“We are all human beings. I’ve never judged someone just because this person is from here or that that person is from there. I value people based on their humanity.”

When asked what his most significant childhood memory in Syria was, his response revealed one of humanity’s genuine virtues:

“In Syria, we valued hospitality. You could say that it was the land of giving. No one in Syria would sleep hungry. Even someone from the outside would feel welcome. In fact, we welcomed everyone and smiled at their faces. My country was once very peaceful despite of our cultural diversity, with different religions, ethnic groups and so on. We still managed to live together. And as a Syrian child, I felt happy and safe.”

But then he revealed that things eventually went wrong and turned to worse, which demonstrated the abhorrence and very flaw of humanity:

We realized that we were actually being oppressed. We wanted freedom; freedom to express ourselves and freedom to demand a more democratic society. I love my homeland, but it shouldn’t be one person ruling us. We needed change. Syria needed to be a collective society where people were heard. Sadly, bad things turned to worse and our hope slowly vanished.

Yamen still managed to share something significant about his journey to Europe and the most indelible part of his refuge: encountering death. His first-hand experiences of seeing people dying, people he didn’t even know, gave him the captivating notion that when he himself would die, no one would care. And this was the grippingly tragic setting where the loss of human life and dignity wasn’t highly regarded.


Our common responsibility

According to the UN, there are over 200 million migrants worldwide and over 50 million forcibly-displaced people. Seeking refuge is never a voluntary act. The freedom of movement and the right of asylum is a human right guaranteed by international law. And ensuring human rights is our collective responsibility as a planetary society.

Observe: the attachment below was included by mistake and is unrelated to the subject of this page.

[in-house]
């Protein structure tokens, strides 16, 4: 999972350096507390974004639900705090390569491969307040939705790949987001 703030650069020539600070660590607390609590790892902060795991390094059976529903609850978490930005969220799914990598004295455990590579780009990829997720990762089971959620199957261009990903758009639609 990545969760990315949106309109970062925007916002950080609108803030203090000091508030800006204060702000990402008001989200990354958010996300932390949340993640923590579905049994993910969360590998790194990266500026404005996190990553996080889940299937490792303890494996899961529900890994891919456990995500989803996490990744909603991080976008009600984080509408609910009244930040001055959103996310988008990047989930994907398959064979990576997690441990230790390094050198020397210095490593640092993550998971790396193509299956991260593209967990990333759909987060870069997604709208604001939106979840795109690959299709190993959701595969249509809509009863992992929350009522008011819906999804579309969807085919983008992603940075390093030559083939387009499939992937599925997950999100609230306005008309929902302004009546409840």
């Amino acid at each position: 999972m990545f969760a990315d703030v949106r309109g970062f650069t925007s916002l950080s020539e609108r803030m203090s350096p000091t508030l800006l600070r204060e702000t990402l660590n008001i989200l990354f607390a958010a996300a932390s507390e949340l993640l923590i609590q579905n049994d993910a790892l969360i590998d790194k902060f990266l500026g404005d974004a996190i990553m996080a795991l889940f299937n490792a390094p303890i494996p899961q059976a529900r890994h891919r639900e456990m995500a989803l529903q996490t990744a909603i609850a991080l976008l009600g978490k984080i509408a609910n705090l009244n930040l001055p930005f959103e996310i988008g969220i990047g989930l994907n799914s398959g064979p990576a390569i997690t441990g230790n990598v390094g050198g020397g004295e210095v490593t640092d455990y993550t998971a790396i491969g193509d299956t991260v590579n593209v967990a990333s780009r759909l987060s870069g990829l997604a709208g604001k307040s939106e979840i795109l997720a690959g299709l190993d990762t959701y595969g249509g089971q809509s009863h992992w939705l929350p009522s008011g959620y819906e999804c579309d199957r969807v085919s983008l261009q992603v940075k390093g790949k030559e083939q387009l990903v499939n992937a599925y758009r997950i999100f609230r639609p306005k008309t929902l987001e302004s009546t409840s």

We’ve conquered the world around us, but have ignored the world within us; these moral boundaries that are inscribed in our way of thinking have stalled our spiritual progress as a species. It’s time to abolish them.

When asked if the human race can progress by letting go of our hate with each other, Yamen unhesitatingly said yes.

“Good spirit comes from inside and it will change everything in the world, even one smile can change lives.”

People like Yamen Abdul, despite their sufferings, still haven’t lost faith in a hate-filled world and are still determined to help make change. These are one of the aspects of every human being that truly inspires future generations and what makes people genuine heroes.

They feel that they have a duty to connect to the community, to be active and be in contact with the social majority and tell them their stories; stories of the hardships and sufferings they had to endure just to follow their dreams; dreams to which every human being is entitled to have; dreams to live a safe and prosperous life.